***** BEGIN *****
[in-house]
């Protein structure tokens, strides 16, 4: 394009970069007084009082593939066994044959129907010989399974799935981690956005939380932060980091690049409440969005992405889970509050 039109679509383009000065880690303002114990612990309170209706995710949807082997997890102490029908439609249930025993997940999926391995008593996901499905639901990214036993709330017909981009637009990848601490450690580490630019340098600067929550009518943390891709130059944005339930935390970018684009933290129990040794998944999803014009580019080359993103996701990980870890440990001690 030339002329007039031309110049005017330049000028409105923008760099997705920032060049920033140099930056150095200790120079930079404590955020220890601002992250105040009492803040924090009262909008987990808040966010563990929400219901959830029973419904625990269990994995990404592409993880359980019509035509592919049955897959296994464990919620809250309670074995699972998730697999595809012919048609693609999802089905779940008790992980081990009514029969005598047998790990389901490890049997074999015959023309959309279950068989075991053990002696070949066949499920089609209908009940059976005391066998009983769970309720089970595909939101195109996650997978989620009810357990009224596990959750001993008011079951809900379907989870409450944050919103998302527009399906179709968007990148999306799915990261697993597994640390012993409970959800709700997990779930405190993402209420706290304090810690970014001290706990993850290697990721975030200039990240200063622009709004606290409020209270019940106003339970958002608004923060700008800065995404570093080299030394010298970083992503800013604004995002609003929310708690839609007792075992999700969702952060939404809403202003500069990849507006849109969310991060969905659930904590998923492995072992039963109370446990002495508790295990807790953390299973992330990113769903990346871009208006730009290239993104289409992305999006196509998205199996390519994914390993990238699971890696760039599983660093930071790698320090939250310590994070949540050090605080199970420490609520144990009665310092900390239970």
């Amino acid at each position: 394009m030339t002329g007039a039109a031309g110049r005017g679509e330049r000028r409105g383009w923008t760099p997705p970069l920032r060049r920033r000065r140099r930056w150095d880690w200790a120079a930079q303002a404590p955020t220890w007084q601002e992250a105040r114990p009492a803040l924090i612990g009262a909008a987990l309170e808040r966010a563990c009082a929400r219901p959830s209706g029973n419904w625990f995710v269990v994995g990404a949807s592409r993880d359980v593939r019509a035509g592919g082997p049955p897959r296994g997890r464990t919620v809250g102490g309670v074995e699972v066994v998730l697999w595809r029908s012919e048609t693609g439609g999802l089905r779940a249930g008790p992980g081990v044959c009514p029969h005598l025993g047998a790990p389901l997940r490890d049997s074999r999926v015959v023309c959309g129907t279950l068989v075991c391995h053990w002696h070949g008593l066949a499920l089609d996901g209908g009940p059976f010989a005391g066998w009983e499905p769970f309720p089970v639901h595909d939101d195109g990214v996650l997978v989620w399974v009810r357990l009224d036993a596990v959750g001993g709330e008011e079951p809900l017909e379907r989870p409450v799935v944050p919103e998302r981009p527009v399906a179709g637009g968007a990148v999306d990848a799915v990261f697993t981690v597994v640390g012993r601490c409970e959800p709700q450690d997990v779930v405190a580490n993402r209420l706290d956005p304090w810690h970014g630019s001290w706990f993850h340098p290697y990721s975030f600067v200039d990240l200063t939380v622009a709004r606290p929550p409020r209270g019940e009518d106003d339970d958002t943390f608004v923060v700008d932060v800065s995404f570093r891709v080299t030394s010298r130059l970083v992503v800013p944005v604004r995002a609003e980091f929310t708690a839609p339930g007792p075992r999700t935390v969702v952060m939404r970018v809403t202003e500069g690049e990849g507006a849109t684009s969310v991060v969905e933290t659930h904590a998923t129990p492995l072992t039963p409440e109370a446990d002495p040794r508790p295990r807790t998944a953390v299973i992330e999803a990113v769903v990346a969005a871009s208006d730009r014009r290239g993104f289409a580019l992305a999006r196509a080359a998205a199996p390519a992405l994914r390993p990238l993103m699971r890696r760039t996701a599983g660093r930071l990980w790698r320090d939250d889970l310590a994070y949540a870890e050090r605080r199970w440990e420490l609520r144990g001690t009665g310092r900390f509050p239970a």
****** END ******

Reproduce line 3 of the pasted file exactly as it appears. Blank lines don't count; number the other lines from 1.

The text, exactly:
């Amino acid at each position: 394009m030339t002329g007039a039109a031309g110049r005017g679509e330049r000028r409105g383009w923008t760099p997705p970069l920032r060049r920033r000065r140099r930056w150095d880690w200790a120079a930079q303002a404590p955020t220890w007084q601002e992250a105040r114990p009492a803040l924090i612990g009262a909008a987990l309170e808040r966010a563990c009082a929400r219901p959830s209706g029973n419904w625990f995710v269990v994995g990404a949807s592409r993880d359980v593939r019509a035509g592919g082997p049955p897959r296994g997890r464990t919620v809250g102490g309670v074995e699972v066994v998730l697999w595809r029908s012919e048609t693609g439609g999802l089905r779940a249930g008790p992980g081990v044959c009514p029969h005598l025993g047998a790990p389901l997940r490890d049997s074999r999926v015959v023309c959309g129907t279950l068989v075991c391995h053990w002696h070949g008593l066949a499920l089609d996901g209908g009940p059976f010989a005391g066998w009983e499905p769970f309720p089970v639901h595909d939101d195109g990214v996650l997978v989620w399974v009810r357990l009224d036993a596990v959750g001993g709330e008011e079951p809900l017909e379907r989870p409450v799935v944050p919103e998302r981009p527009v399906a179709g637009g968007a990148v999306d990848a799915v990261f697993t981690v597994v640390g012993r601490c409970e959800p709700q450690d997990v779930v405190a580490n993402r209420l706290d956005p304090w810690h970014g630019s001290w706990f993850h340098p290697y990721s975030f600067v200039d990240l200063t939380v622009a709004r606290p929550p409020r209270g019940e009518d106003d339970d958002t943390f608004v923060v700008d932060v800065s995404f570093r891709v080299t030394s010298r130059l970083v992503v800013p944005v604004r995002a609003e980091f929310t708690a839609p339930g007792p075992r999700t935390v969702v952060m939404r970018v809403t202003e500069g690049e990849g507006a849109t684009s969310v991060v969905e933290t659930h904590a998923t129990p492995l072992t039963p409440e109370a446990d002495p040794r508790p295990r807790t998944a953390v299973i992330e999803a990113v769903v990346a969005a871009s208006d730009r014009r290239g993104f289409a580019l992305a999006r196509a080359a998205a199996p390519a992405l994914r390993p990238l993103m699971r890696r760039t996701a599983g660093r930071l990980w790698r320090d939250d889970l310590a994070y949540a870890e050090r605080r199970w440990e420490l609520r144990g001690t009665g310092r900390f509050p239970a």